To prevent a surge in complications in patients who have undergone corneal transplantation, an optimal fit should be achieved, followed by close monitoring. It is important to educate the patient extensively about signs and symptoms of corneal graft infection and rejection. Practitioners should look for signs of corneal graft rejection at every visit and ensure the contact lenses are not causing any corneal insult that could lead to rejection. 

In comanaging post-PKP patients, practitioners should be vigilant in assessing for complications such as infectious crystalline keratopathy, herpetic epithelial disease, glaucoma, cataract and suture abscess.28 It is important to identify signs of rejection early and treat aggressively by discontinuing lens wear, adjusting necessary parameters, initiating steroid treatment and referring back to the surgeon as needed.

Scleral contact lenses have extensive indications for visual correction and management of complex ocular diseases, making them an excellent option, for both practitioners and patients. Often the ocular pathology requires comanagement with an anterior segment specialist to prevent complications or worsening of disease. As contact lens practitioners, it is important to understand the ocular pathology being treated, the risk factors for complications and the signs to evaluate for at each follow-up visit.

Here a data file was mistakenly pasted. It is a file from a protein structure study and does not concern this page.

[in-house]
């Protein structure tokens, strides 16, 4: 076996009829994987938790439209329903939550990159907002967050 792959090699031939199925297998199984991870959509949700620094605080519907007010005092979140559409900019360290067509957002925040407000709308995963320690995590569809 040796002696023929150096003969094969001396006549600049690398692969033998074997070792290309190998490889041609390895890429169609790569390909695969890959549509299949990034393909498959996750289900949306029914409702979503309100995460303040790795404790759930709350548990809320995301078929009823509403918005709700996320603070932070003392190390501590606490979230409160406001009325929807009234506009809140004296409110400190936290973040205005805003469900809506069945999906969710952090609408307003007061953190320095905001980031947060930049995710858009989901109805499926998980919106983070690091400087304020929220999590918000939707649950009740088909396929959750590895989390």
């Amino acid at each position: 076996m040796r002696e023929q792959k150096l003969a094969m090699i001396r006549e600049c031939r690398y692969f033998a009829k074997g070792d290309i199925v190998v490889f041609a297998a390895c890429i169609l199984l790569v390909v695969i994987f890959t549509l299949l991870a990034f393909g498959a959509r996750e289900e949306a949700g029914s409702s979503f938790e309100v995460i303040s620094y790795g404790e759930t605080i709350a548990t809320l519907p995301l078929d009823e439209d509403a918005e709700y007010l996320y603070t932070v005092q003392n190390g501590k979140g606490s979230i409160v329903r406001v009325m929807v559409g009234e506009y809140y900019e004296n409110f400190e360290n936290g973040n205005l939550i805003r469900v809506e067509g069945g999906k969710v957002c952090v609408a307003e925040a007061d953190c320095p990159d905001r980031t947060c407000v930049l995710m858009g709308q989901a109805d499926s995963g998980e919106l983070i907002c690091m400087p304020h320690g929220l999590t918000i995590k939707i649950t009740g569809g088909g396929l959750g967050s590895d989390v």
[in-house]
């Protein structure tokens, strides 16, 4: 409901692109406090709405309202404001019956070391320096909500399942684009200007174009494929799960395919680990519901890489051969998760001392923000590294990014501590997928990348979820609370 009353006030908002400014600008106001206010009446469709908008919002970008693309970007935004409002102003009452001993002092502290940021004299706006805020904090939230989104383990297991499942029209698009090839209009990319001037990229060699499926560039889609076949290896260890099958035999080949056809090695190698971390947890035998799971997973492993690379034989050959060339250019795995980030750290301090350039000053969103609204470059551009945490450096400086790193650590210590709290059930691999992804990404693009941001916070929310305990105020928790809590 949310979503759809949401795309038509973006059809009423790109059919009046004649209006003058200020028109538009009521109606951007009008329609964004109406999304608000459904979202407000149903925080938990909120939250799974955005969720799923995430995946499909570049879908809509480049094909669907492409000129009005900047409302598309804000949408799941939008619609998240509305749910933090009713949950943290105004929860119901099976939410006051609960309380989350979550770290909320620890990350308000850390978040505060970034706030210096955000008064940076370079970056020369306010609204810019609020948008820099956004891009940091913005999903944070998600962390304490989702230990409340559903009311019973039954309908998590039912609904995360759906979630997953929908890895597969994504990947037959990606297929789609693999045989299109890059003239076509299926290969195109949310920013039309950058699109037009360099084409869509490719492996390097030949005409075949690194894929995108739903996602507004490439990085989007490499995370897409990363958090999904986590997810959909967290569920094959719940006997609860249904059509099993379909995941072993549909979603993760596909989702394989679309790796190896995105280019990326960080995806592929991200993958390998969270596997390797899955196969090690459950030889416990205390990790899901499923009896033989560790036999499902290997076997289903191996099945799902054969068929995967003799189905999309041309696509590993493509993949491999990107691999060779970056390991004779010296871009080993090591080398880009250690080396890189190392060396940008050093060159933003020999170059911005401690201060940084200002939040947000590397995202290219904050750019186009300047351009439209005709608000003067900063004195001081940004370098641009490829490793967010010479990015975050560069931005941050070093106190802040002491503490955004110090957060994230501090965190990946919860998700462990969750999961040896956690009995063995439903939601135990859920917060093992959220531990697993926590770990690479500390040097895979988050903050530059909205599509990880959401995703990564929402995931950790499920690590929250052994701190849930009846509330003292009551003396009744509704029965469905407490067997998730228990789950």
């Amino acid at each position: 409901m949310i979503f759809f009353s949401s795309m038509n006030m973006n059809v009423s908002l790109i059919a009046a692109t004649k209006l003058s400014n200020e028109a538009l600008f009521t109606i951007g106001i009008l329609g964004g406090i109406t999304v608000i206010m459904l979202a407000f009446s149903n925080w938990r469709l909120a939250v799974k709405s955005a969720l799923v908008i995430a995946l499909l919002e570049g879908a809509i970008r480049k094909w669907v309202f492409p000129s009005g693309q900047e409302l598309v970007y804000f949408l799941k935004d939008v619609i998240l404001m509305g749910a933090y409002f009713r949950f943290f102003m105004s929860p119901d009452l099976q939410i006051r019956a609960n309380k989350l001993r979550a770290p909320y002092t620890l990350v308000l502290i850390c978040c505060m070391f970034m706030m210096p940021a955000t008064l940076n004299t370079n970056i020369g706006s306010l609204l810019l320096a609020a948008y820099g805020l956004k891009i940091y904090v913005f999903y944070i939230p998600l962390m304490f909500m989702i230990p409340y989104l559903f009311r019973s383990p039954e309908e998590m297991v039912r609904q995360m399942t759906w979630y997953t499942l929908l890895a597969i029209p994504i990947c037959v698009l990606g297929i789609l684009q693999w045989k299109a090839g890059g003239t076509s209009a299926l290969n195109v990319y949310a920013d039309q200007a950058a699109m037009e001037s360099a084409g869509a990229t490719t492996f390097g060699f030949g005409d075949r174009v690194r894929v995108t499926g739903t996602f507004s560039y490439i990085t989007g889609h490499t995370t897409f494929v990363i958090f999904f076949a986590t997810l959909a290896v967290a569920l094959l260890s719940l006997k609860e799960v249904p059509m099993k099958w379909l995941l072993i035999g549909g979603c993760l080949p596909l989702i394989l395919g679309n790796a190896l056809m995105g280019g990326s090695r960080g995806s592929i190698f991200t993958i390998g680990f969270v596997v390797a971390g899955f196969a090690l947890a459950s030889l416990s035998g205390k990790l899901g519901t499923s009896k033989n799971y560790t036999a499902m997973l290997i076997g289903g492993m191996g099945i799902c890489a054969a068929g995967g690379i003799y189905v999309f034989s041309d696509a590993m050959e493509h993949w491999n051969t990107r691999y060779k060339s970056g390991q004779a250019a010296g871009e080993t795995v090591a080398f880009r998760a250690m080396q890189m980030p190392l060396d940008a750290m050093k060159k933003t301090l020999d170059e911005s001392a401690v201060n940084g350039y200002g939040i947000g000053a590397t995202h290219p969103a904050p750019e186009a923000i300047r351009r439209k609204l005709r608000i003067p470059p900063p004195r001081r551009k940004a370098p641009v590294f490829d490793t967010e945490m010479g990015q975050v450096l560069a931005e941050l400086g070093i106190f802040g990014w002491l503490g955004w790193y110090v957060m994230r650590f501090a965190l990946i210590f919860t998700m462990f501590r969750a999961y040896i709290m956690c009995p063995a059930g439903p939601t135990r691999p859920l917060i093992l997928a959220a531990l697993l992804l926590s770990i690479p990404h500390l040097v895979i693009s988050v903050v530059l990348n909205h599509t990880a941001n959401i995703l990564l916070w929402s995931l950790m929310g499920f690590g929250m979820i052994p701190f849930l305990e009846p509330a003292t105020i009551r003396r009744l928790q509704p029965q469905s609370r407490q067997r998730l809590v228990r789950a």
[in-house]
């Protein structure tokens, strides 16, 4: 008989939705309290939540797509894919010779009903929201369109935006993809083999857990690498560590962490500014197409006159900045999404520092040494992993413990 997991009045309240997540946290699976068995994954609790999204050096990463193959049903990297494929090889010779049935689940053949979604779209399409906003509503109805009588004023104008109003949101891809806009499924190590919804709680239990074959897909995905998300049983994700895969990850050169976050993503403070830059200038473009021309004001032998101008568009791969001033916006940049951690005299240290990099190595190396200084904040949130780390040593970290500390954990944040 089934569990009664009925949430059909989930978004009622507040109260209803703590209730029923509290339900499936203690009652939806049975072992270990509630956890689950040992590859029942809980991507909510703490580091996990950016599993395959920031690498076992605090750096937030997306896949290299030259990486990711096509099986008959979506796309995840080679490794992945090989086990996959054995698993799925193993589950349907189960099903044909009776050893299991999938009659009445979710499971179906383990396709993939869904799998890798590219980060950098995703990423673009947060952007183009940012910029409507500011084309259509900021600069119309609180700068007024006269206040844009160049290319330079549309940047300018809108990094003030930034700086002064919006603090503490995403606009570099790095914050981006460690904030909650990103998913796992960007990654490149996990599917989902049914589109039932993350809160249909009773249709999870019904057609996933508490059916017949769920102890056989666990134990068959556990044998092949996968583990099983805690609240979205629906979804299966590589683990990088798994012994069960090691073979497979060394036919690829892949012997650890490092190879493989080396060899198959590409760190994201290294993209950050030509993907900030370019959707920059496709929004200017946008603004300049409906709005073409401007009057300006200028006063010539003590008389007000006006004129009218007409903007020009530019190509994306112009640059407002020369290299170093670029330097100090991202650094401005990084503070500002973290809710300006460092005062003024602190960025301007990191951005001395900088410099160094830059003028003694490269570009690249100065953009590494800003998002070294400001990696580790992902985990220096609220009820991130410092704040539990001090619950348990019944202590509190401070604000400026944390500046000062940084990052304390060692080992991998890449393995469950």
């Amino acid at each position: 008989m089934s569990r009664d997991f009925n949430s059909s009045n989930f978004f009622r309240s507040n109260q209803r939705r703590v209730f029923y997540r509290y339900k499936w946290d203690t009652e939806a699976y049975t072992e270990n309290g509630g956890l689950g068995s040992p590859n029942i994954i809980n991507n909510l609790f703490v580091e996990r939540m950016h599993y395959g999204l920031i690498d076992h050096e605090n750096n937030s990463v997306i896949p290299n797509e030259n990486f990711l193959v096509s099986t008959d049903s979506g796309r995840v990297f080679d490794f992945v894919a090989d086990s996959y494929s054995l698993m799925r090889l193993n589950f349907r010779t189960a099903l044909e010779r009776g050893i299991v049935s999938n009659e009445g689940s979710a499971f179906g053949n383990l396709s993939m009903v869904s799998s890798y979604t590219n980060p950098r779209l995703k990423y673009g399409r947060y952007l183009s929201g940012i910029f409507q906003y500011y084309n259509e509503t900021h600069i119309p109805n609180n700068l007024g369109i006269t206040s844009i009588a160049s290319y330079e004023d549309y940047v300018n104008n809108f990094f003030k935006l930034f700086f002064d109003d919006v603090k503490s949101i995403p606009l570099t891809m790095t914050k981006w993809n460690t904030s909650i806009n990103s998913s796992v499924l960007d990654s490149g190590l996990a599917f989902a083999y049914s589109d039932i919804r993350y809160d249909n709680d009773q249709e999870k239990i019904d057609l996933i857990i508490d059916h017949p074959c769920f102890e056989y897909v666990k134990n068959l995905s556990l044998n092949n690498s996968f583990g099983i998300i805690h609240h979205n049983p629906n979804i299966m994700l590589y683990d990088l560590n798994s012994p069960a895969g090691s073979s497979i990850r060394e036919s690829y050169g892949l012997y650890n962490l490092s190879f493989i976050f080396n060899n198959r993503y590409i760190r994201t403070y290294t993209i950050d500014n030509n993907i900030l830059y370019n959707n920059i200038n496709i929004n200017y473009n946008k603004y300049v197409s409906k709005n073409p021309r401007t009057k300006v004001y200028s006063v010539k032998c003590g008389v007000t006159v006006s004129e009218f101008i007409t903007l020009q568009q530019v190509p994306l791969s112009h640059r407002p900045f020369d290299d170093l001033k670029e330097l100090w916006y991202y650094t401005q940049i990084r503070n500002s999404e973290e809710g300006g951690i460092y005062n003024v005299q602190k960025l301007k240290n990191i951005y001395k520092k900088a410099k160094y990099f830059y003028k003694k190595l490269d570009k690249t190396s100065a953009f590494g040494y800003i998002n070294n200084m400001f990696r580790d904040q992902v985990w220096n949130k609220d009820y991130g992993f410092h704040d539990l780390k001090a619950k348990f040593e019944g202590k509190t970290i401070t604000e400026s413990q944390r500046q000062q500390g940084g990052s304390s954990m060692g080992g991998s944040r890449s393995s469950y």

By fitting scleral contact lenses with appropriate clearance over the entire cornea and limbus and proper alignment with conjunctiva, we can prevent complications such as corneal staining and hypoxia. Practitioners have a responsibility to educate patients on lens hygiene, appropriate solutions and potential symptoms of complications. Each of these strategies can go a long way to prevent any potential surge of complications with the increase in popularity of scleral contact lenses.

Dr. Wilkins is a graduate of the Pennsylvania College of Optometry at Salus University, where she went on to complete her residency in cornea and specialty contact lenses. She practices in Baltimore, MD.